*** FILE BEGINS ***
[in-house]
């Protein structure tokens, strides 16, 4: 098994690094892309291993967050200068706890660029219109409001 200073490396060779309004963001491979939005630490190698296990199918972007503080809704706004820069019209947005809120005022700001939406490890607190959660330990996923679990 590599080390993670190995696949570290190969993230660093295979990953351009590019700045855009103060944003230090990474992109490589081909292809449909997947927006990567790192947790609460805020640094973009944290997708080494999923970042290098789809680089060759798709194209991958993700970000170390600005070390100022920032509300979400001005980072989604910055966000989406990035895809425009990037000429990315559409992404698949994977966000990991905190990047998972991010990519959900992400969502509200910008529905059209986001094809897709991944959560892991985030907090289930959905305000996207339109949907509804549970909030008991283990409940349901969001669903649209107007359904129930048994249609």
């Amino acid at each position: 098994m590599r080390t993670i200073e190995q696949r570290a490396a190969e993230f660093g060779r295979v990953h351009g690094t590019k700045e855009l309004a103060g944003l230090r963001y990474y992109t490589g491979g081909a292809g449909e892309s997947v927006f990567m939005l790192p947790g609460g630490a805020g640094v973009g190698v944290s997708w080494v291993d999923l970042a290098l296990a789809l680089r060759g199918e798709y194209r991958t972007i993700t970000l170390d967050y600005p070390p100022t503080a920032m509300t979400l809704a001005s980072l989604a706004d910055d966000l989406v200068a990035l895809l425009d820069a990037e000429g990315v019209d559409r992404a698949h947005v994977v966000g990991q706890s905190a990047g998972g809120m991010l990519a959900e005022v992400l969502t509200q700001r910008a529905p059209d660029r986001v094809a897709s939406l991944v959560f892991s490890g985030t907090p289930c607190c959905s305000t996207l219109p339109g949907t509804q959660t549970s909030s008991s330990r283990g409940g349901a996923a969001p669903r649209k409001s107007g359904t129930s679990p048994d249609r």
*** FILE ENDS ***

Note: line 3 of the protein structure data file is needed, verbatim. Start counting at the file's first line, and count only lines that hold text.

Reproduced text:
């Amino acid at each position: 098994m590599r080390t993670i200073e190995q696949r570290a490396a190969e993230f660093g060779r295979v990953h351009g690094t590019k700045e855009l309004a103060g944003l230090r963001y990474y992109t490589g491979g081909a292809g449909e892309s997947v927006f990567m939005l790192p947790g609460g630490a805020g640094v973009g190698v944290s997708w080494v291993d999923l970042a290098l296990a789809l680089r060759g199918e798709y194209r991958t972007i993700t970000l170390d967050y600005p070390p100022t503080a920032m509300t979400l809704a001005s980072l989604a706004d910055d966000l989406v200068a990035l895809l425009d820069a990037e000429g990315v019209d559409r992404a698949h947005v994977v966000g990991q706890s905190a990047g998972g809120m991010l990519a959900e005022v992400l969502t509200q700001r910008a529905p059209d660029r986001v094809a897709s939406l991944v959560f892991s490890g985030t907090p289930c607190c959905s305000t996207l219109p339109g949907t509804q959660t549970s909030s008991s330990r283990g409940g349901a996923a969001p669903r649209k409001s107007g359904t129930s679990p048994d249609r």